Communication Skills

What is communication?

Communication is the way people share their feelings and thoughts. Communication skills are vital for building and maintaining relationships with family and friends, and for employment as well as success in school.
Communication takes place when one person sends a message and another receives it, so it is a two-way process, in which listening is as important as talking. Communication can be written, oral or non-verbal (voice, gestures, facial expressions, posture).

Effective communication skills are essential for:

  • developing good relationships with others – building respect and trust
  • communicating needs
  • working in a team and solving problems
  • managing peer pressure and resolving conflict
  • seeking assistance
  • misunderstandings and avoiding confusion.

Communication styles can vary from person to person because people communicate in many different ways. Communication can differ based on a person’s age, gender, and cultural background, as well as a change in specific social situations.
Communication styles can also depend on the environment in which a person grew up and personality. Some people are more talkative, while others seem naturally quiet. While some people feel uncomfortable sharing personal thoughts or emotions, others find it easy to express their feelings.

What are the different communication styles?

  • Aggressive communication is unfriendly, forceful, and abrasive. An aggressive style implies that the other person’s needs are less important than yours. It may lead to conflict because it assumes that communication is a win/lose activity.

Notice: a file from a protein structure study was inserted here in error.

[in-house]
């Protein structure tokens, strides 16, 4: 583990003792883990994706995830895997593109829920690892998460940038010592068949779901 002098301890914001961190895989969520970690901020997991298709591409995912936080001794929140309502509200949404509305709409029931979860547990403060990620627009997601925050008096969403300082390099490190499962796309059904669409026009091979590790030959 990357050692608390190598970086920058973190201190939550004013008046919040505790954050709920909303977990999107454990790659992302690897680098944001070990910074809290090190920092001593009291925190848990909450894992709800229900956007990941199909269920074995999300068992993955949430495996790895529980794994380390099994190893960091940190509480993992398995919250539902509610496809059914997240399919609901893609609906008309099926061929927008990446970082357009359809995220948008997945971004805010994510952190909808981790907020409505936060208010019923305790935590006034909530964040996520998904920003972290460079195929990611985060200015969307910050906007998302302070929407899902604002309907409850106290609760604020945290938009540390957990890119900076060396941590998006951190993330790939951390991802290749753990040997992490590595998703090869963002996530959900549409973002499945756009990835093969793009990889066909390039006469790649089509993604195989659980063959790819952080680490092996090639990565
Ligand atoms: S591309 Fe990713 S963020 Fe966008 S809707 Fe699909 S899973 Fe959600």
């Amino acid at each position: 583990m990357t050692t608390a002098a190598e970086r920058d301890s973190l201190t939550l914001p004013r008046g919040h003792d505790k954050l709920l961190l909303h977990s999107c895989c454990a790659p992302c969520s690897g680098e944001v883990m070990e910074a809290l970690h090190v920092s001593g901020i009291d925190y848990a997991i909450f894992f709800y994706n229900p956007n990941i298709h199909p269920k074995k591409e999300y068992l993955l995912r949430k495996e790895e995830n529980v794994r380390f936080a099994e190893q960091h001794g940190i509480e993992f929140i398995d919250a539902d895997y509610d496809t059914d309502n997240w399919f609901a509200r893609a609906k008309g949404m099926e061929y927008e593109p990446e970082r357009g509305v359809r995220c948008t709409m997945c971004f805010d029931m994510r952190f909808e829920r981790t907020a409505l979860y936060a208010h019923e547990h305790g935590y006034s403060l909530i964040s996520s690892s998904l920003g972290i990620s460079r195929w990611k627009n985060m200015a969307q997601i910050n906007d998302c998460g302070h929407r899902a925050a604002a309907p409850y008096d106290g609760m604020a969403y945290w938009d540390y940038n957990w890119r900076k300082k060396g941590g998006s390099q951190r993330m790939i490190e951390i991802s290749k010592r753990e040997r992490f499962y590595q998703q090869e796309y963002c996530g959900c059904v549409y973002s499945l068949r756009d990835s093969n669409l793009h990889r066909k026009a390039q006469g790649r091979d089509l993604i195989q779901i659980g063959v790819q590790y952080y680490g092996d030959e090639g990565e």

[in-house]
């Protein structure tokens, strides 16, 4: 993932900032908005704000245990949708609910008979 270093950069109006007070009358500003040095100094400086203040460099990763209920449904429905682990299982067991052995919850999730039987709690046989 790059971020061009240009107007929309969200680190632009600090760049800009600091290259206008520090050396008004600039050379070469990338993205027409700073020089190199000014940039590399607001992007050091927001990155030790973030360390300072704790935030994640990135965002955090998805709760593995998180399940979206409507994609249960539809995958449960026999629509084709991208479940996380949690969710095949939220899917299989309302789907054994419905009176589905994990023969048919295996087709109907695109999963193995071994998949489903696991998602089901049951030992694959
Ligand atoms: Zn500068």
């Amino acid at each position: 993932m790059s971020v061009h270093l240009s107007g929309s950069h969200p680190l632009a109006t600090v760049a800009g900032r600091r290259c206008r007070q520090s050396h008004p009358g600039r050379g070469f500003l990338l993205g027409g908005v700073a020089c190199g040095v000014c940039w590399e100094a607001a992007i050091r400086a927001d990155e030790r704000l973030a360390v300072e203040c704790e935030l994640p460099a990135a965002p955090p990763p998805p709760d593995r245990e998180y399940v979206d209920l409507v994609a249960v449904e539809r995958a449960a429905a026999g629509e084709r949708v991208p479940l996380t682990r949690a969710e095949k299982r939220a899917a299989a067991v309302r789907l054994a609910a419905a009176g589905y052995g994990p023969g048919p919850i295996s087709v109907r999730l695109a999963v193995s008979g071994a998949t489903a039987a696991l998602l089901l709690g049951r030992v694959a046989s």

• Passive communication also treats communication as a win/lose activity, but means not standing up for yourself and putting the other person’s needs above your own. This style may avoid conflict, but a passive communicator is likely to end up feeling used and resentful.
  • Assertive communication means clearly expressing your own feelings and thoughts without putting the other person down, criticizing or blaming, and allowing the other person to do the same. Assertive communication is typically the most effective style for solving problems, avoiding conflict and getting on with other people.

How else can communication skills be improved?

  • Practice, practice, practice. Good communication skills can be learned through practice. Children whose parents talk to them in more complex sentences and more often have wider vocabularies and can express themselves more easily and clearly. This helps them to do well at school, make friends and participate in the wider community.
  • Be a role model. One of the best ways to help your children learn to communicate well is to demonstrate positive communication skills yourself. For example, be a good listener, ask them lots of open-ended questions, but try not to multi-task while listening.
  • Praise good communication. Let children know when they speak clearly, smile and use good eye contact.
  • Talk about communication skills. Look for teachable moments in everyday life, for example, use the opportunity of a conflict with a friend to talk about the challenges of communication and the most effective ways to have a difficult conversation.
  • Use games and role play. For young children, in particular, games, and make-believe role-playing activities can be used to teach communication skills in imagined scenarios, for young children in particular.


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